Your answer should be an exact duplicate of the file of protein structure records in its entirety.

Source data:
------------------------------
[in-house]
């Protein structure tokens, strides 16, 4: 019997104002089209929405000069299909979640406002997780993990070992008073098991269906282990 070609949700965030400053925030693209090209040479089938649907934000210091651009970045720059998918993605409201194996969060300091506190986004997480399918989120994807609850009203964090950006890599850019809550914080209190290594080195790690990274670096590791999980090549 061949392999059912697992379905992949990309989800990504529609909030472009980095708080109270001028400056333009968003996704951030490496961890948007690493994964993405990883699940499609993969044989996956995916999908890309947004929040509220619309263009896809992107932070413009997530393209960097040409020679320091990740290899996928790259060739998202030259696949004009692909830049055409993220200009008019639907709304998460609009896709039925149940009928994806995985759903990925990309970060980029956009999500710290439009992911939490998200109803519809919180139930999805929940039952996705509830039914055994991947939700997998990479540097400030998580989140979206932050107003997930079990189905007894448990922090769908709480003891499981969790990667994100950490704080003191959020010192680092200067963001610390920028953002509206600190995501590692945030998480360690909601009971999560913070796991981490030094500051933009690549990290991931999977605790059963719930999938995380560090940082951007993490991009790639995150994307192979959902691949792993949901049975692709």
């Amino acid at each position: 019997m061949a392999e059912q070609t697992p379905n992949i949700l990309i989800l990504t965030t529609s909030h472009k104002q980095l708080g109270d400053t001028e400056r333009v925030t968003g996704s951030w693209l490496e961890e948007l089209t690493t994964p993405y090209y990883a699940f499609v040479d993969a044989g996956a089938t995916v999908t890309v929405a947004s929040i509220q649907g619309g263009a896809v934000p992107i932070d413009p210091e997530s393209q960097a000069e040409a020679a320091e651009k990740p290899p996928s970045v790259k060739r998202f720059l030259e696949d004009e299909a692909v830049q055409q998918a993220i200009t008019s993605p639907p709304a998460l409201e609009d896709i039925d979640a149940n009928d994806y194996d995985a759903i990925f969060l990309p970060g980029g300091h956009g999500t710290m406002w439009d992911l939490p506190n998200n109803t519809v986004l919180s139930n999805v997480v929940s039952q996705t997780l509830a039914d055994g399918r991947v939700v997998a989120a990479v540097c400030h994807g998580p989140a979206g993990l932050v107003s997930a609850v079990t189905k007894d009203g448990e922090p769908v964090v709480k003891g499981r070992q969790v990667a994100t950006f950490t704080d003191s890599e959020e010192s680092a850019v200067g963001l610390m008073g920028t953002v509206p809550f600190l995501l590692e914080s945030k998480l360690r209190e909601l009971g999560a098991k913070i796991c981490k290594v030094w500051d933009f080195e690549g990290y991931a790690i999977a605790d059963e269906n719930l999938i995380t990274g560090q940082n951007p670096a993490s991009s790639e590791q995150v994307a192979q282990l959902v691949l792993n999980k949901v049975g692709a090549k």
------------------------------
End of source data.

[in-house]
């Protein structure tokens, strides 16, 4: 019997104002089209929405000069299909979640406002997780993990070992008073098991269906282990 070609949700965030400053925030693209090209040479089938649907934000210091651009970045720059998918993605409201194996969060300091506190986004997480399918989120994807609850009203964090950006890599850019809550914080209190290594080195790690990274670096590791999980090549 061949392999059912697992379905992949990309989800990504529609909030472009980095708080109270001028400056333009968003996704951030490496961890948007690493994964993405990883699940499609993969044989996956995916999908890309947004929040509220619309263009896809992107932070413009997530393209960097040409020679320091990740290899996928790259060739998202030259696949004009692909830049055409993220200009008019639907709304998460609009896709039925149940009928994806995985759903990925990309970060980029956009999500710290439009992911939490998200109803519809919180139930999805929940039952996705509830039914055994991947939700997998990479540097400030998580989140979206932050107003997930079990189905007894448990922090769908709480003891499981969790990667994100950490704080003191959020010192680092200067963001610390920028953002509206600190995501590692945030998480360690909601009971999560913070796991981490030094500051933009690549990290991931999977605790059963719930999938995380560090940082951007993490991009790639995150994307192979959902691949792993949901049975692709």
């Amino acid at each position: 019997m061949a392999e059912q070609t697992p379905n992949i949700l990309i989800l990504t965030t529609s909030h472009k104002q980095l708080g109270d400053t001028e400056r333009v925030t968003g996704s951030w693209l490496e961890e948007l089209t690493t994964p993405y090209y990883a699940f499609v040479d993969a044989g996956a089938t995916v999908t890309v929405a947004s929040i509220q649907g619309g263009a896809v934000p992107i932070d413009p210091e997530s393209q960097a000069e040409a020679a320091e651009k990740p290899p996928s970045v790259k060739r998202f720059l030259e696949d004009e299909a692909v830049q055409q998918a993220i200009t008019s993605p639907p709304a998460l409201e609009d896709i039925d979640a149940n009928d994806y194996d995985a759903i990925f969060l990309p970060g980029g300091h956009g999500t710290m406002w439009d992911l939490p506190n998200n109803t519809v986004l919180s139930n999805v997480v929940s039952q996705t997780l509830a039914d055994g399918r991947v939700v997998a989120a990479v540097c400030h994807g998580p989140a979206g993990l932050v107003s997930a609850v079990t189905k007894d009203g448990e922090p769908v964090v709480k003891g499981r070992q969790v990667a994100t950006f950490t704080d003191s890599e959020e010192s680092a850019v200067g963001l610390m008073g920028t953002v509206p809550f600190l995501l590692e914080s945030k998480l360690r209190e909601l009971g999560a098991k913070i796991c981490k290594v030094w500051d933009f080195e690549g990290y991931a790690i999977a605790d059963e269906n719930l999938i995380t990274g560090q940082n951007p670096a993490s991009s790639e590791q995150v994307a192979q282990l959902v691949l792993n999980k949901v049975g692709a090549k």